Throughout this month the series has been counting down the days until the launch of the Mars 2020 rover, Perseverance, by highlighting why researchers involved with the project are excited about this important mission back to the red planet.

The rover is scheduled to launch on July 30 and is expected to land on Mars on February 18, 2021. Once on the planet, the rover will seek for signs of ancient life along with collecting rock and soil samples for possible return to Earth.

To view more videos in the series, click here. 

Unusual movements beneath the Earth’s surface in Chile raise questions about a future earthquake
By Cindy Spence

In 1960, the largest earthquake ever recorded hit southern Chile. The 9.5 magnitude quake sent a tsunami across the Pacific Ocean, swamping Hawaii, coastal northern California, and Japan. More than 1,700 people died and about 2 million were left homeless.

With some luck on timing and a blanket of instruments, a University of Florida geophysicist and his colleagues have detected some unusual seismic and geodetic changes in a long-term study in the rupture zone of the 1960 quake, which occurred along a fault that extends 1,100 kilometers along Chile’s coast.

“The fault that ruptured in 1960 has recently undergone a rapid and completely unexpected increase in locking,” says Ray Russo, an associate professor of geophysics who researches tectonics and the Earth’s mantle.

That’s not enough to make a prediction of another earthquake, says Russo, because even the latest geophysical technology doesn’t allow for a true forecast. But the combination of two types of data the team has gathered since 2005 has sparked concern, and Russo notes that once an earthquake occurs in a region, it’s inevitable that another will occur.

“The conditions we detected have some serious implications for how long we have until the next big quake in this area,” says Russo, who reported the findings in Earth and Planetary Science Letters.

To read more about this please follow the following link

Geology Student Broadens Horizons Aboard Research Vessel

By Peyton McElaney

In the summer of 2019, CLAUDIA BANKS was in the American Southwest, mapping formations of sedimentary and metamorphic rock for her capstone geology class. A few weeks later, the 2020 geology graduate found herself in a slightly different position — on-board a research vessel in the Pacific Ocean.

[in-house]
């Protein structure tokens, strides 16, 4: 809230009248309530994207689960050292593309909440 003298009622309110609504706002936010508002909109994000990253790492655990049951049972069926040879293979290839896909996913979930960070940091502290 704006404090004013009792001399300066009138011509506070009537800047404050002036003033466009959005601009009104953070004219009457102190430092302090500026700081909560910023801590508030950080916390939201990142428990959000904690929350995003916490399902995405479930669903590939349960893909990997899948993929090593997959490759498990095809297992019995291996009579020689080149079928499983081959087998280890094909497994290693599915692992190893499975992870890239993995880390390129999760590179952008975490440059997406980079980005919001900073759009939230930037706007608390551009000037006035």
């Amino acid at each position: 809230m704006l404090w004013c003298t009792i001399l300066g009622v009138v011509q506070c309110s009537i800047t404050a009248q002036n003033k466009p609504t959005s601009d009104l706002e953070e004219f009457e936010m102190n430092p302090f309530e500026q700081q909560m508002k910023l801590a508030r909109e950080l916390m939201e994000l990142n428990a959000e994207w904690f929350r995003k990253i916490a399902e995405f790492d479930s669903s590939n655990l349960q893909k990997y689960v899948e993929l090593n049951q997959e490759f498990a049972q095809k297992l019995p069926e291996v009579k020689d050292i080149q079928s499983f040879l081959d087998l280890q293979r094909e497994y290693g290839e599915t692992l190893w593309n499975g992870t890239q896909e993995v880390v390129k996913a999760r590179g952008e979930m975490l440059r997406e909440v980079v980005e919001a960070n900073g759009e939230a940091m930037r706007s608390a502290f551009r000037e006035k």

Claudia Banks (Image: Scott Harper)

While trading the arid terrain of the Southwest for the salty breeze of the Pacific may seem like a complete U-turn, for Banks this was just another opportunity to broaden her horizons.

Banks boarded the vessel as a participant in STEMSEAS, a program sponsored by Columbia University with aid from The National Science Foundation that allows undergraduate students to conduct scientific research at sea.

This was unknown territory for Banks, whose previous geology field trips had all been on land. Luckily, STEAMSEAS didn’t require any past research experience on the water.

“The point of the program is to get students interested in oceanography and science overall,” Banks said.

For one week (July 27 to August 3), Banks and her peers sailed from Newport, Oregon, to San Diego, California, aboard the R/V Atlantis, a research vessel capable of advanced investigation and exploration. The participants assisted in graduate student research and attended lectures twice a day discussing their academic futures, with topics that included preparation for internships along with scientific subjects such as hydrothermal vents.

While participating in the program, Banks became familiar with sophisticated technology – most notably the ALVIN submersible. One of the world’s few deep-sea research submersibles, ALVIN is famous for exploring the wreckage of the Titanic, among many other underwater research opportunities.

“It was such a unique experience that we students were very eagerly awaiting due to the prestigious reputation of this submersible among the scientific community,” she said. The 45,000-pound data-collecting vehicle, in operation since 1964, can reach depths up to 2.8 miles underwater.